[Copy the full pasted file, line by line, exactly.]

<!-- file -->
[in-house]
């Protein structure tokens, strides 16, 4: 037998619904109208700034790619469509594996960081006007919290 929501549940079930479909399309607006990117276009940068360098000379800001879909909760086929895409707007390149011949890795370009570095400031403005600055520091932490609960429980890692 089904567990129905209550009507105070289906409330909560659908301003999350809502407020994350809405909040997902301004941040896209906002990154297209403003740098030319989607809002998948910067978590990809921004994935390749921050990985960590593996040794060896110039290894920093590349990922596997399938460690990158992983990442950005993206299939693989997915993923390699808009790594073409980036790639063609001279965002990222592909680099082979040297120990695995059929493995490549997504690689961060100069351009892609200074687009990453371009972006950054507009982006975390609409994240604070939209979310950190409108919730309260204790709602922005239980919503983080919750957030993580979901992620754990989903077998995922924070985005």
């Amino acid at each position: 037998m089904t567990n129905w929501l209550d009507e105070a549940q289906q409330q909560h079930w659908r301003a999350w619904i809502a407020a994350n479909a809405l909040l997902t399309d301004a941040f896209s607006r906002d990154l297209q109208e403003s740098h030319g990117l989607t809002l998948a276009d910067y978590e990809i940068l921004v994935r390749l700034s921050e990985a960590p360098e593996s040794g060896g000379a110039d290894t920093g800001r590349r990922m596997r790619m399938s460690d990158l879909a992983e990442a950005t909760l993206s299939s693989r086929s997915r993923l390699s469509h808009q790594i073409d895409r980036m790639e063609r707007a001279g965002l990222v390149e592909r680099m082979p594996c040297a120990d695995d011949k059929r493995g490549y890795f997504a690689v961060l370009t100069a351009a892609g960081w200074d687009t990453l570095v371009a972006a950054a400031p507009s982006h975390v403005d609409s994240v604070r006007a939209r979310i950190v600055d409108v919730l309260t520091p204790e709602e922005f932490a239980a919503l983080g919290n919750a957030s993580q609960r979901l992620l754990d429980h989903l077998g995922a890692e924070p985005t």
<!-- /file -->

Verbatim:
[in-house]
């Protein structure tokens, strides 16, 4: 037998619904109208700034790619469509594996960081006007919290 929501549940079930479909399309607006990117276009940068360098000379800001879909909760086929895409707007390149011949890795370009570095400031403005600055520091932490609960429980890692 089904567990129905209550009507105070289906409330909560659908301003999350809502407020994350809405909040997902301004941040896209906002990154297209403003740098030319989607809002998948910067978590990809921004994935390749921050990985960590593996040794060896110039290894920093590349990922596997399938460690990158992983990442950005993206299939693989997915993923390699808009790594073409980036790639063609001279965002990222592909680099082979040297120990695995059929493995490549997504690689961060100069351009892609200074687009990453371009972006950054507009982006975390609409994240604070939209979310950190409108919730309260204790709602922005239980919503983080919750957030993580979901992620754990989903077998995922924070985005």
């Amino acid at each position: 037998m089904t567990n129905w929501l209550d009507e105070a549940q289906q409330q909560h079930w659908r301003a999350w619904i809502a407020a994350n479909a809405l909040l997902t399309d301004a941040f896209s607006r906002d990154l297209q109208e403003s740098h030319g990117l989607t809002l998948a276009d910067y978590e990809i940068l921004v994935r390749l700034s921050e990985a960590p360098e593996s040794g060896g000379a110039d290894t920093g800001r590349r990922m596997r790619m399938s460690d990158l879909a992983e990442a950005t909760l993206s299939s693989r086929s997915r993923l390699s469509h808009q790594i073409d895409r980036m790639e063609r707007a001279g965002l990222v390149e592909r680099m082979p594996c040297a120990d695995d011949k059929r493995g490549y890795f997504a690689v961060l370009t100069a351009a892609g960081w200074d687009t990453l570095v371009a972006a950054a400031p507009s982006h975390v403005d609409s994240v604070r006007a939209r979310i950190v600055d409108v919730l309260t520091p204790e709602e922005f932490a239980a919503l983080g919290n919750a957030s993580q609960r979901l992620l754990d429980h989903l077998g995922a890692e924070p985005t």